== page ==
About the Digital Library Federation

Mission and Community

The Digital Library Federation is a robust and diverse community of practitioners who advance research, learning, and the public good through the creative design and wise application of digital library technologies. DLF serves as a resource and catalyst for collaboration among its institutional members, and all who are invested in the success of libraries, museums, and archives in the digital age.

What We Do

DLF promotes work on the following:

  • Open digital library standards, software, interfaces, and best practices
  • Digital stewardship and curation, including research data management and aggregation and preservation services for digital collections
  • Digital humanities and other services that expand access to resources and open new opportunities for research, teaching, and learning
  • Education, professional development, lifelong learning, and growth of the field
  • Strengthened connections among digital library practitioners and allied or related professions and areas of research
  • Community-driven frameworks for policy advocacy, professional standards, issues of representation and diversity, and other matters of concern to digital library practitioners

Our in-person meetings and year-round working groups provide opportunities for DLF members to collaborate and get stuff done. Meanwhile, DLF staff and their colleagues at CLIR design and administer supportive programs that meet community needs.

In addition, DLF frequently partners with and offers assistance to groups and projects that matter to the digital library community. This support can take the form of sponsorships and dedicated travel grants, project incubation and collaboration, space and logistical assistance for events, fiscal management, and other public or behind-the-scenes partnerships and services. Recent examples include work with CURATEcamp, the Taiga Forum, Open Repositories, DPLA, DHSI, OpenCon, ARCS, code4lib, ER&L, VRA, Openlab, DPN, AMIA and the AMIA-DLF Hack Day, ARL, ACRL interest groups, the ACCESS conference, HILT, the TEI Libraries SIG, DataONE, the LODLAM Summit, the LGT Summit, and more. Beginning in January of 2016, after a nationwide search, DLF will also serve as the institutional host of the National Digital Stewardship Alliance.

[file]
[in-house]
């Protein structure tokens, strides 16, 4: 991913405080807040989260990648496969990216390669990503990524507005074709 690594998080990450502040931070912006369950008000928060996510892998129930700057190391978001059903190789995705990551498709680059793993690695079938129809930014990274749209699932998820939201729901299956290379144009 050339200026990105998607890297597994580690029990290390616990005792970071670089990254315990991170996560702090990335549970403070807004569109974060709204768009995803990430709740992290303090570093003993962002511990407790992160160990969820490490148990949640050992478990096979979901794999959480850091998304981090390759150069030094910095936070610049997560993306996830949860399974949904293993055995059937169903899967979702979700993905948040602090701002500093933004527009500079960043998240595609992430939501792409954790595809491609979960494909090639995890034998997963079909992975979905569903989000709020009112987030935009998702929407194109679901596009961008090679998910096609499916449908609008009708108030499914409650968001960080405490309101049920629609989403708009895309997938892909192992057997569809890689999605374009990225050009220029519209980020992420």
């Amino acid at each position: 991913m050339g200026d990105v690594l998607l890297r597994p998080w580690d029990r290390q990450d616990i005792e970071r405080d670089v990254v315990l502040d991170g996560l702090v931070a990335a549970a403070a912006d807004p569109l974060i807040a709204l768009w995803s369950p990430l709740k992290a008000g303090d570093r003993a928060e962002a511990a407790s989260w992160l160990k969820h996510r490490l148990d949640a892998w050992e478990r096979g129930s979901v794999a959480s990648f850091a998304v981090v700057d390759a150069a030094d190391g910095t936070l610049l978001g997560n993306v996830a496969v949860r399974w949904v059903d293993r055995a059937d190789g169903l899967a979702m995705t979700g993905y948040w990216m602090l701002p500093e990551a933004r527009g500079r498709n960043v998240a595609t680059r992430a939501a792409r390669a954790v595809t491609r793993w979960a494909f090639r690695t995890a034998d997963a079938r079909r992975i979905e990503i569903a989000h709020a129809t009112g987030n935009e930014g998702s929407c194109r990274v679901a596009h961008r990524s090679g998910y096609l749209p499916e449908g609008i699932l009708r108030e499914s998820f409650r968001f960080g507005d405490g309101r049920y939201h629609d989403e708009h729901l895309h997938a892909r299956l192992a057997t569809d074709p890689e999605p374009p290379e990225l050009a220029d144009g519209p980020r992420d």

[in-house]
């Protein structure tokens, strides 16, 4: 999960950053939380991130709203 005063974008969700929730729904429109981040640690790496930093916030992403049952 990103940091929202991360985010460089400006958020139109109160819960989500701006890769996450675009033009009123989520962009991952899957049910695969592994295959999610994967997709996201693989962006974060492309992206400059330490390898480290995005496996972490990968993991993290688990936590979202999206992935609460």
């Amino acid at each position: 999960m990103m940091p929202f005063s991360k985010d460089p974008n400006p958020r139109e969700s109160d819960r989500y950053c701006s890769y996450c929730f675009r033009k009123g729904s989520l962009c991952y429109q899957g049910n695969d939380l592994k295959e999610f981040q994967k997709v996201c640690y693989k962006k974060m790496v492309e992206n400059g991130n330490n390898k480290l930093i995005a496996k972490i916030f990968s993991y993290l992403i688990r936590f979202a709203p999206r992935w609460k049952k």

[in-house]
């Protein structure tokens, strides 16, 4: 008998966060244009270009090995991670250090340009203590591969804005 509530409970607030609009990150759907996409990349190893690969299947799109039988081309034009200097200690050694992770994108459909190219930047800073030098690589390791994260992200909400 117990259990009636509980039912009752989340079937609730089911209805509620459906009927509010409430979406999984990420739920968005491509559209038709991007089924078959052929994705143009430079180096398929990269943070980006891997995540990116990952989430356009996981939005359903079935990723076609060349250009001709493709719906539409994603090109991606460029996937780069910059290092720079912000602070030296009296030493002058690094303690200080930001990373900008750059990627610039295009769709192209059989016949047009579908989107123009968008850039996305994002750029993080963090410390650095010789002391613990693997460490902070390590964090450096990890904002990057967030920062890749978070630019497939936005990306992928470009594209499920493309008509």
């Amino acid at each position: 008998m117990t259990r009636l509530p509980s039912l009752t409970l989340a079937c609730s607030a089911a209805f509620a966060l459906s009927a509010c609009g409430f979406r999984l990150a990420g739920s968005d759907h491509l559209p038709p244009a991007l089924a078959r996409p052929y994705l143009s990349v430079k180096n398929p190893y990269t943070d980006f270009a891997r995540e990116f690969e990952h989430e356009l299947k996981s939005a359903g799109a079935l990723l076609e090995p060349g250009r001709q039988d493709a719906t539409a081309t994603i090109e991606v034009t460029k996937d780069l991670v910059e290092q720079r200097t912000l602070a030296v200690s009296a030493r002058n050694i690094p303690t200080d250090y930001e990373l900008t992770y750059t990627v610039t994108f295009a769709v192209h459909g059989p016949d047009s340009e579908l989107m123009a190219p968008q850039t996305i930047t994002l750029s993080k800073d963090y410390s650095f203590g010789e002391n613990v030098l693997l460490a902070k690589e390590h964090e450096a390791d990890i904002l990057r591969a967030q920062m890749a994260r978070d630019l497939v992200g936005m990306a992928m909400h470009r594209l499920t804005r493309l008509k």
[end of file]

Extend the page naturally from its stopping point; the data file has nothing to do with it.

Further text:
DLF serves its parent organization, the Council on Library and Information Resources, as the place where CLIR’s broader information-community strategies are informed and enriched by digital library practice. DLF connects CLIR’s vision and research agenda to our active practitioner network. In addition, we partner closely on key CLIR initiatives related to DLF’s mission, in order to provide advice and expertise to CLIR from the digital library community, as well as connections and opportunities for our members. Chief among these are:

The Digital Library Federation is led by Dr. Bethany Nowviskie, with guidance provided by CLIR’s president and Board of Directors and the DLF Advisory Committee, in response and support of the work and contributions of DLF community members. Programmatic directions and initiatives are driven by year-round community engagement and discussions at the annual DLF Forum. Funding for DLF initiatives comes from membership dues and grants.

The DLF Forum

DLF programs stretch year-round, but we are perhaps best known for our signature event, the DLF Forum. Our annual Forum includes digital library practitioners from member institutions and the broader community, for whom it serves as a meeting place, marketplace, and congress. As a meeting place, the DLF Forum provides an opportunity for our Advisory Committee, working groups, and community members to conduct their business and present their work. As a marketplace, the Forum provides an opportunity for community members to share experiences and practices with one another and support a broader level of information sharing among professional staff. As a congress, the Forum provides an opportunity for the DLF to continually review and assess its programs and its progress with input from the community at large.